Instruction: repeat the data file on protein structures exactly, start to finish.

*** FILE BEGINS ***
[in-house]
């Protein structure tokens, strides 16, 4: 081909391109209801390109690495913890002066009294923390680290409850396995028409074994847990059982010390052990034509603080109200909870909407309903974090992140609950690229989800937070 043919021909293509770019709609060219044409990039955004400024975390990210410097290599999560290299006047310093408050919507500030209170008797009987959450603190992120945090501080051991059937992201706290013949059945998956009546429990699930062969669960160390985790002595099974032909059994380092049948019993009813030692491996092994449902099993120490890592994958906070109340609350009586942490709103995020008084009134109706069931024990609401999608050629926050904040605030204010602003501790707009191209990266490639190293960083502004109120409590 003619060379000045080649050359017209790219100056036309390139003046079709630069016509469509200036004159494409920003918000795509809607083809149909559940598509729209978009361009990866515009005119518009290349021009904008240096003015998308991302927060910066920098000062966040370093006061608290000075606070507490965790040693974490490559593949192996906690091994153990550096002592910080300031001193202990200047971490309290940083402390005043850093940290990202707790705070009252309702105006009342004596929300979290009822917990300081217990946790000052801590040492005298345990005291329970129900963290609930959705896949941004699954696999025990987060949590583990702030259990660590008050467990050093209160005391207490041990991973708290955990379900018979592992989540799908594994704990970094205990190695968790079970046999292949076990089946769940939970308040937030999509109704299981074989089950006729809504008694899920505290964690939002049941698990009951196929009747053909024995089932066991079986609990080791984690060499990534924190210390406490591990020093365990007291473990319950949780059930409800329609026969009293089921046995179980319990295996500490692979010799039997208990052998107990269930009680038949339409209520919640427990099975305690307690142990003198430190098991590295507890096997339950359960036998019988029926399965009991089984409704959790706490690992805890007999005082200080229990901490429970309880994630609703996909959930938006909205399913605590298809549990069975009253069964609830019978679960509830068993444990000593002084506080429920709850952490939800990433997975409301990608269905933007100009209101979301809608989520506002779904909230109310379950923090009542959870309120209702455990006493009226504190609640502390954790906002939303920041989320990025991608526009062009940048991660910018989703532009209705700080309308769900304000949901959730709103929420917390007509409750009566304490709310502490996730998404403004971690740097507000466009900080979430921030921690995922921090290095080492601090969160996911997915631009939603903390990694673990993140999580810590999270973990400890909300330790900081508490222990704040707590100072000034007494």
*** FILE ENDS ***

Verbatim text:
[in-house]
């Protein structure tokens, strides 16, 4: 081909391109209801390109690495913890002066009294923390680290409850396995028409074994847990059982010390052990034509603080109200909870909407309903974090992140609950690229989800937070 043919021909293509770019709609060219044409990039955004400024975390990210410097290599999560290299006047310093408050919507500030209170008797009987959450603190992120945090501080051991059937992201706290013949059945998956009546429990699930062969669960160390985790002595099974032909059994380092049948019993009813030692491996092994449902099993120490890592994958906070109340609350009586942490709103995020008084009134109706069931024990609401999608050629926050904040605030204010602003501790707009191209990266490639190293960083502004109120409590 003619060379000045080649050359017209790219100056036309390139003046079709630069016509469509200036004159494409920003918000795509809607083809149909559940598509729209978009361009990866515009005119518009290349021009904008240096003015998308991302927060910066920098000062966040370093006061608290000075606070507490965790040693974490490559593949192996906690091994153990550096002592910080300031001193202990200047971490309290940083402390005043850093940290990202707790705070009252309702105006009342004596929300979290009822917990300081217990946790000052801590040492005298345990005291329970129900963290609930959705896949941004699954696999025990987060949590583990702030259990660590008050467990050093209160005391207490041990991973708290955990379900018979592992989540799908594994704990970094205990190695968790079970046999292949076990089946769940939970308040937030999509109704299981074989089950006729809504008694899920505290964690939002049941698990009951196929009747053909024995089932066991079986609990080791984690060499990534924190210390406490591990020093365990007291473990319950949780059930409800329609026969009293089921046995179980319990295996500490692979010799039997208990052998107990269930009680038949339409209520919640427990099975305690307690142990003198430190098991590295507890096997339950359960036998019988029926399965009991089984409704959790706490690992805890007999005082200080229990901490429970309880994630609703996909959930938006909205399913605590298809549990069975009253069964609830019978679960509830068993444990000593002084506080429920709850952490939800990433997975409301990608269905933007100009209101979301809608989520506002779904909230109310379950923090009542959870309120209702455990006493009226504190609640502390954790906002939303920041989320990025991608526009062009940048991660910018989703532009209705700080309308769900304000949901959730709103929420917390007509409750009566304490709310502490996730998404403004971690740097507000466009900080979430921030921690995922921090290095080492601090969160996911997915631009939603903390990694673990993140999580810590999270973990400890909300330790900081508490222990704040707590100072000034007494």